Windows 11|Windows Client OS

Clearing up Windows 11 Compatibility, It's Easy and Frustrating

This week has been a mixed bag of excitement and confusion. The excitement has been associated with the features that Windows 11 will bring to the desktop but the confusion is tied to what devices will actually be able to run Windows 11.

At first, Microsoft had two different lists of minimum specs but has since updated the documents to align with one specific requirement. For the vast majority of users, the issue comes down to two things: TPM and chip support.

In reality, it’s only one issue as TPM 2.0 has been included in many chipsets for years and what it comes down to is figuring out how to turn on the feature. If you need help doing that, here is a helpful guide.

The other issue is if your chip supports Windows 11 and the answer is simple. If you have an Intel chip, check this list, and if you have an AMD chip, check this list. If your chips are not on these lists, you will not be able to run Windows 11 according to Microsoft. That’s it, the list is the official document that defines your ability to upgrade or not.

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So this means for Intel users, if you have an 8th gen chipset or newer, you are able to upgrade. But if you are like me and have an i7-7700k chip, even though it is still a quite capable chip, Windows 11 will not be supported.

Microsoft could update this list as the 7700k (and other chips) do have TPM 2.0 but for now, they did not make the cut for supporting Windows 11.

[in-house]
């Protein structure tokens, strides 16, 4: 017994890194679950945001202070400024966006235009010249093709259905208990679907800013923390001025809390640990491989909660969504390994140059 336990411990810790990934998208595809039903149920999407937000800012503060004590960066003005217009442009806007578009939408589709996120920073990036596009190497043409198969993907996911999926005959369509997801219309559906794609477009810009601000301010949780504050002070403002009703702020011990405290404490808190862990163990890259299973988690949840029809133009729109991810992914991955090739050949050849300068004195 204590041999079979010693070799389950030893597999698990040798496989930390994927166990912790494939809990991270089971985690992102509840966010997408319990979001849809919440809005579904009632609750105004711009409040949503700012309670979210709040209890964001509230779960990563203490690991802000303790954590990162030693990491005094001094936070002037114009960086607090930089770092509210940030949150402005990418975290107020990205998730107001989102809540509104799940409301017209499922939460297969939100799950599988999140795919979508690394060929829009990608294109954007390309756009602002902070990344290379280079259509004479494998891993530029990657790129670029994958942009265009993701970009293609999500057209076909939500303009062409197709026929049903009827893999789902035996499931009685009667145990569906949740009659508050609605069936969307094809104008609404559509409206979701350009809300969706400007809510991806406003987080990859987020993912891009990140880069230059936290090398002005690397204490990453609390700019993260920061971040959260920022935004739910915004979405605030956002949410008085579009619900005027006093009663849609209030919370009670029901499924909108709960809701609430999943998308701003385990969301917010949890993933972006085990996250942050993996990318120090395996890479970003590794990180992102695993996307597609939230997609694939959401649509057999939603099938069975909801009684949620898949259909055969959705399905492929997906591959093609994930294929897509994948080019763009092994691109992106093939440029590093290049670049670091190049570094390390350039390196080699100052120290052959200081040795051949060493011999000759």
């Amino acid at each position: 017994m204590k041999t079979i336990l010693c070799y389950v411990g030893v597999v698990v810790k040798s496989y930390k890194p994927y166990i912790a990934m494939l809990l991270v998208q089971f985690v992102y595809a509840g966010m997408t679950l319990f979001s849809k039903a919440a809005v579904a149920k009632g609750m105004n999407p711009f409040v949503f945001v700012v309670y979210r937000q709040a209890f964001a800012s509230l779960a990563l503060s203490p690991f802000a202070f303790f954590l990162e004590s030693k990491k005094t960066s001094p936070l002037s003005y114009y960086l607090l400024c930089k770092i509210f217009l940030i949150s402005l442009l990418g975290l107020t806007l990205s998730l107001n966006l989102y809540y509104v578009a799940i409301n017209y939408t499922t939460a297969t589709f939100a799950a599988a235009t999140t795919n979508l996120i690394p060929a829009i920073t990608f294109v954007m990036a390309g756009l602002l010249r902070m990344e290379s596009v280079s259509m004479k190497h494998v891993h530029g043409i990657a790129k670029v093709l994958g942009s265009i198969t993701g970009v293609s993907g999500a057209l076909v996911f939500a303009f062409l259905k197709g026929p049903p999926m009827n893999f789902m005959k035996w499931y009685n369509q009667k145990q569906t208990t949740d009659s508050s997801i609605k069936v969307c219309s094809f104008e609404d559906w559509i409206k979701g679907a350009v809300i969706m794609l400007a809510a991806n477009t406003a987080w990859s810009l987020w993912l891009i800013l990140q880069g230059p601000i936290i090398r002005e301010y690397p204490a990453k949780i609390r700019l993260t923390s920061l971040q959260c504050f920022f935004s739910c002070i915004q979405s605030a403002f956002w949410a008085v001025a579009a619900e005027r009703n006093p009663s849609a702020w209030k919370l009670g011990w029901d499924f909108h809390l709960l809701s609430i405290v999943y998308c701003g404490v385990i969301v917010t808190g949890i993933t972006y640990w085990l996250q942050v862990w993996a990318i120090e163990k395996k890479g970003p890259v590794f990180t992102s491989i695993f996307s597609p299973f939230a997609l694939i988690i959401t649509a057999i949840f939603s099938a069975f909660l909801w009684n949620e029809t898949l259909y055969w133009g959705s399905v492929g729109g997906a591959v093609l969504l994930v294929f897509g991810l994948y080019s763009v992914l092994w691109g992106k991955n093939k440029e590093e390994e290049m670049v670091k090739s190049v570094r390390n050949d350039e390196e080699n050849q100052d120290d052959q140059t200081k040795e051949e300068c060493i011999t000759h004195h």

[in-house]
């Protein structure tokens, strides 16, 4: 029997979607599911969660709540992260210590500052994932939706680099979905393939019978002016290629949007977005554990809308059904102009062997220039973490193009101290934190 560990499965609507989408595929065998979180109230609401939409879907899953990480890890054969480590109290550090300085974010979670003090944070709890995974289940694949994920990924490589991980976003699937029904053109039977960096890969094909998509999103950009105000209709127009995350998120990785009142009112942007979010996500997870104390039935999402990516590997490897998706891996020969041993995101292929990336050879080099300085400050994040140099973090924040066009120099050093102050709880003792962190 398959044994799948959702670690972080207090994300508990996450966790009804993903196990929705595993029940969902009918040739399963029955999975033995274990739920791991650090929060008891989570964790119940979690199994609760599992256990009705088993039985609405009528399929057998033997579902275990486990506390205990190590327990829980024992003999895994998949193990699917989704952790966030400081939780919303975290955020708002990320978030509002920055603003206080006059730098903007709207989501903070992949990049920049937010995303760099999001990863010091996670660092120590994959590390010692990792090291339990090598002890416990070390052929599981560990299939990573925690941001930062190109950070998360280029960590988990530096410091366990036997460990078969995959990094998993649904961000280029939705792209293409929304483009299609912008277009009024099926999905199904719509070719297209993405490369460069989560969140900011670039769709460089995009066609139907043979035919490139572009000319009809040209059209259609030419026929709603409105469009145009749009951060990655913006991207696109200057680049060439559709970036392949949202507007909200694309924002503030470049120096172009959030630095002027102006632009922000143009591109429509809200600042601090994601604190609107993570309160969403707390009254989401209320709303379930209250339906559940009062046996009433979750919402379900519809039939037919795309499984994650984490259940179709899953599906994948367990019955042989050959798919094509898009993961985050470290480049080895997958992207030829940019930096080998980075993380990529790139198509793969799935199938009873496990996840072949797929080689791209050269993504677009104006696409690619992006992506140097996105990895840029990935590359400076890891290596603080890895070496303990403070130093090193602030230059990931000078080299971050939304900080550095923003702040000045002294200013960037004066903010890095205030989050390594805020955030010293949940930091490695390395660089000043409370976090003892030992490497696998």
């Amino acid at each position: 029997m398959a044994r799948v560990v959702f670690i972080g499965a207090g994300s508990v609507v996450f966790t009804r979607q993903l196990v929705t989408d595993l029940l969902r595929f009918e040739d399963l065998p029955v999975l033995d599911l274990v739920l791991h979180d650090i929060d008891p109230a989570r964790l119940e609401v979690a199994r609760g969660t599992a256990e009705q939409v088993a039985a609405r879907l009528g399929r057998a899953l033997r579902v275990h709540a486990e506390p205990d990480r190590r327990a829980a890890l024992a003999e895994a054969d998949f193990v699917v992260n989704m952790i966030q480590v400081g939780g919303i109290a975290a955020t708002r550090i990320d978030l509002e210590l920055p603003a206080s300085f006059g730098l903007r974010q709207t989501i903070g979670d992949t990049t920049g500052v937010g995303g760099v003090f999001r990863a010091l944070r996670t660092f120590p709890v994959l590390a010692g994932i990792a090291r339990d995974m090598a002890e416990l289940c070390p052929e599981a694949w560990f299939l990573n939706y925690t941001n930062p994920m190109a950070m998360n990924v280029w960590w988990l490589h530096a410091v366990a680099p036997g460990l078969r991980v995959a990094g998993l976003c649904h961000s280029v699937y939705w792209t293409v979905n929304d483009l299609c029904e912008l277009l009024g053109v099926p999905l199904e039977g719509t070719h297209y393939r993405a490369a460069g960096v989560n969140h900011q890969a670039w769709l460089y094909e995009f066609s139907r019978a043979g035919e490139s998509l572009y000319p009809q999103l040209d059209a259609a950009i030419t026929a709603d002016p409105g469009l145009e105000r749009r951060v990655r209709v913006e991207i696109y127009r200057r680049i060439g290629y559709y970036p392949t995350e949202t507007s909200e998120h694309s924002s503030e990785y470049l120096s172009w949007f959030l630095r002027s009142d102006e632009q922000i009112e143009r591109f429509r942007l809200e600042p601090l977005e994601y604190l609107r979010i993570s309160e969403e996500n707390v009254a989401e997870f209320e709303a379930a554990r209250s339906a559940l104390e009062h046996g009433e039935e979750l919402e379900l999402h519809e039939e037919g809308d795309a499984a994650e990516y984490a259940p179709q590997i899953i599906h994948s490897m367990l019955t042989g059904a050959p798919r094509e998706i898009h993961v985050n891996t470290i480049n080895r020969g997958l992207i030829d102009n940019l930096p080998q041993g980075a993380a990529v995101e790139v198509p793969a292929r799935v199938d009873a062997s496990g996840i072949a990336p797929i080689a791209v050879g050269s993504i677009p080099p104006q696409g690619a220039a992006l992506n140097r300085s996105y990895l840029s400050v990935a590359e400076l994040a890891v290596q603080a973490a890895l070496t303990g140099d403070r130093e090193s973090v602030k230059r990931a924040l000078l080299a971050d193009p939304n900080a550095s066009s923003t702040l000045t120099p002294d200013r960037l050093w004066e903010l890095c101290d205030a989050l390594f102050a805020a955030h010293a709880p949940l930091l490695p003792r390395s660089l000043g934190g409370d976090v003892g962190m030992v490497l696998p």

The decision to make this striking change to the supported devices for Windows 11 while there is a global chip shortage is an interesting choice. Of course, the shortage will eventually subside but there are many who believe that Microsoft is doing this to appease OEMs so that customers have to upgrade their devices.

It’s still early in the release cycle for Windows 11 and plans could change for Microsoft. That being said, we don’t know if the spec lists will change again or if the company will hold firm to its decision.

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Comments (3)

3 responses to “Clearing up Windows 11 Compatibility, It’s Easy and Frustrating”

  1. Setting a new baseline is a good idea in theory, and one many will rally behind as a step in the right direction. But as you point out, CPU’s that are a year or two older than Microsoft’s list, that are ten times more powerful than the lower end CPU’s on the list, is far too high a baseline.

    Here’s hoping sensible decisions are made and older, more than capable CPU’s like ours are added to the baseline list.

    • Could it have something to do with the Meltdown and Spectre vulnerabilities that affected intel, amd and arm cpu’s back in 2018? Don’t the newer chips have hardware mitigations while the older ones relied on software and firmware changes that slowed them down?

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Brad Sams has more than a decade of writing and publishing experience under his belt including helping to establish new and seasoned publications From breaking news about upcoming Microsoft products to telling the story of how a billion dollar brand was birthed in his book, Beneath a Surface, Brad is a well-rounded journalist who has established himself as a trusted name in the industry.
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